Wall Street Betting On Broadcast, Digital Upfronts: Cable Will Be More Of A Bear

The 2017-18 upfront advertising marketplace will once again defy gravity, proving that what goes down also goes up. That's the conclusion of an equities report issued by the research team at securities firm BMO Capital Markets Friday after its researchers discussed various upfront supply-and-demand scenarios with buyers and sellers attending upfront presentations.

“We expect upfront broadcast volumes and pricing to be up slightly, while total cable dollars could decline as premium online video continues to take share from niche cable nets,” the equities researchers conclude.

That scenario defies gravity, because once again the broadcast networks will grow share, as well as cost-per-thousands, despite an erosion of audience supply.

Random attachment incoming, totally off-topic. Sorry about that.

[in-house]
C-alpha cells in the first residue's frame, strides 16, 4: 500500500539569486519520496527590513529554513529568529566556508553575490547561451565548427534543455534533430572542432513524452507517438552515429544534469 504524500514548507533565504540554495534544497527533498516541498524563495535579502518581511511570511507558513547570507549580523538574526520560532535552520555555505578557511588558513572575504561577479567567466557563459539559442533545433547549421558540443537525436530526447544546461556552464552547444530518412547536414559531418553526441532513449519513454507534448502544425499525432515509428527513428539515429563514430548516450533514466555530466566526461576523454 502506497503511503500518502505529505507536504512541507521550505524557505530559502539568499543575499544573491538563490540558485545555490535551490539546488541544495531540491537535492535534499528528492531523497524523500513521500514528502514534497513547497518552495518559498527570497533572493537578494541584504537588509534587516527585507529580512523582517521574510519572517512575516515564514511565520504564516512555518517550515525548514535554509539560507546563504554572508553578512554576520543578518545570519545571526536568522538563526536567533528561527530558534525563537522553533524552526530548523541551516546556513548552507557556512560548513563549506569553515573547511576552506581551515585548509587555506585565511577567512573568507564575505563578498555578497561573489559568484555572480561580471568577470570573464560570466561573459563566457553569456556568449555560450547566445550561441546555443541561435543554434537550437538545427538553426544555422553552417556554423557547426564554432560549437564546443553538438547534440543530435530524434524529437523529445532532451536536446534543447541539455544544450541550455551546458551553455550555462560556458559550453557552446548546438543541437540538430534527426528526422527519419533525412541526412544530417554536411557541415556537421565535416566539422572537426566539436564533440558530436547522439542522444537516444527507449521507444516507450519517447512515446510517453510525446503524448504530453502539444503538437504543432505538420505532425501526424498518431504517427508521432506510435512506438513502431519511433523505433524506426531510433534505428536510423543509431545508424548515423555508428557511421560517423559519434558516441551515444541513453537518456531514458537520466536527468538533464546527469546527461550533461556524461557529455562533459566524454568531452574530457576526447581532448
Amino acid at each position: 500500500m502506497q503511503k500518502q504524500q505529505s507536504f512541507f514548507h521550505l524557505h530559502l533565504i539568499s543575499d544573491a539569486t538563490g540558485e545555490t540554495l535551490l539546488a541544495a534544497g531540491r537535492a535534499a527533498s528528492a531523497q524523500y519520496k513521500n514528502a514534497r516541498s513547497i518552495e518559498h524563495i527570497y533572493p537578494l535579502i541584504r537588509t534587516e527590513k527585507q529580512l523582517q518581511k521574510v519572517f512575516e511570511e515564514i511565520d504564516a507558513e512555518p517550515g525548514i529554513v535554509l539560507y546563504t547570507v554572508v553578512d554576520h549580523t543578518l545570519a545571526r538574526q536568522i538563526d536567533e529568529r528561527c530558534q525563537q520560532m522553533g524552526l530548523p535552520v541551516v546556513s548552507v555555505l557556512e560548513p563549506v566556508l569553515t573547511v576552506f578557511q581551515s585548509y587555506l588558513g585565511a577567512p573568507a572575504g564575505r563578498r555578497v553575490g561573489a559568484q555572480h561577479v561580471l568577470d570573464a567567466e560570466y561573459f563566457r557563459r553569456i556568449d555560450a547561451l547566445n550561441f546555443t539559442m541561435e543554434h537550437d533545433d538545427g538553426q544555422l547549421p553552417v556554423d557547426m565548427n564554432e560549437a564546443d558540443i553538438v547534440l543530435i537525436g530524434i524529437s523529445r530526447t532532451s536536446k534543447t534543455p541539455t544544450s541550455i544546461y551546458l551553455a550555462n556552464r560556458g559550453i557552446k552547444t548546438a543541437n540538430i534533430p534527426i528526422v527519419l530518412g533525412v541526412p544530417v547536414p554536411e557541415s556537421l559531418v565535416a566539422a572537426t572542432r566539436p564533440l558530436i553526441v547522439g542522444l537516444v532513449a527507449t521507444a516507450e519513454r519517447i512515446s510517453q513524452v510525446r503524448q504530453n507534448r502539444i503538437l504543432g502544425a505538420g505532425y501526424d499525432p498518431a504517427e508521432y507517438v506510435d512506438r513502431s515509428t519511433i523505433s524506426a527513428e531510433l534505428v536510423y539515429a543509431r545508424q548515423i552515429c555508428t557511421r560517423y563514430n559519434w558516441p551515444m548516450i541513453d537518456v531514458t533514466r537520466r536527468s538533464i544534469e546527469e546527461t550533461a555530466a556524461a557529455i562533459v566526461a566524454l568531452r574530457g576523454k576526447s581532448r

“Broadcast networks continue to see viewership and dollar share shift towards their sports properties, as the reality of prime-time entertainment ratings declines continues (STD total broadcast A18-49 Live+SD ratings are down 13% and down 22% on a C3 basis),” the analysts write, adding that the scarcity phenomenon does not have the same effect on cable budgets or prices, and they apparently are more demand elastic with the burgeoning premium video advertising marketplace than broadcasters are.



“We believe general entertainment cable networks (like TWX’s TNT and TBS) should continue to do fine as they have major sports supporting their pitches, while a broad range of original programming helps these networks deliver mainstream reach across multiple key demos.

“More niche networks -- including and especially more youth-oriented networks -- continue to face the biggest challenge from premium online video like Hulu and YouTube (via Google Preferred) as they increasingly capture youth/ millennial viewership,” the report concludes.

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